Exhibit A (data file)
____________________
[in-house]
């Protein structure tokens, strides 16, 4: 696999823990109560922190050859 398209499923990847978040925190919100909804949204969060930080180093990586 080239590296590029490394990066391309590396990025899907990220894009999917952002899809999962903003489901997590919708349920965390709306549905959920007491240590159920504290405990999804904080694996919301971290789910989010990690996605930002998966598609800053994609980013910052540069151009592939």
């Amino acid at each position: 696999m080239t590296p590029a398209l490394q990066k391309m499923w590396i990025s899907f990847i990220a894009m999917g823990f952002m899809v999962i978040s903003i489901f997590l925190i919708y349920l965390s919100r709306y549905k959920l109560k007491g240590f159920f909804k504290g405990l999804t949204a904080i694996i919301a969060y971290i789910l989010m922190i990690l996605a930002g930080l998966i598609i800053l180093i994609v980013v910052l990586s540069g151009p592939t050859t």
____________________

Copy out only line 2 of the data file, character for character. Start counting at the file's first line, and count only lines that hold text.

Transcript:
């Protein structure tokens, strides 16, 4: 696999823990109560922190050859 398209499923990847978040925190919100909804949204969060930080180093990586 080239590296590029490394990066391309590396990025899907990220894009999917952002899809999962903003489901997590919708349920965390709306549905959920007491240590159920504290405990999804904080694996919301971290789910989010990690996605930002998966598609800053994609980013910052540069151009592939």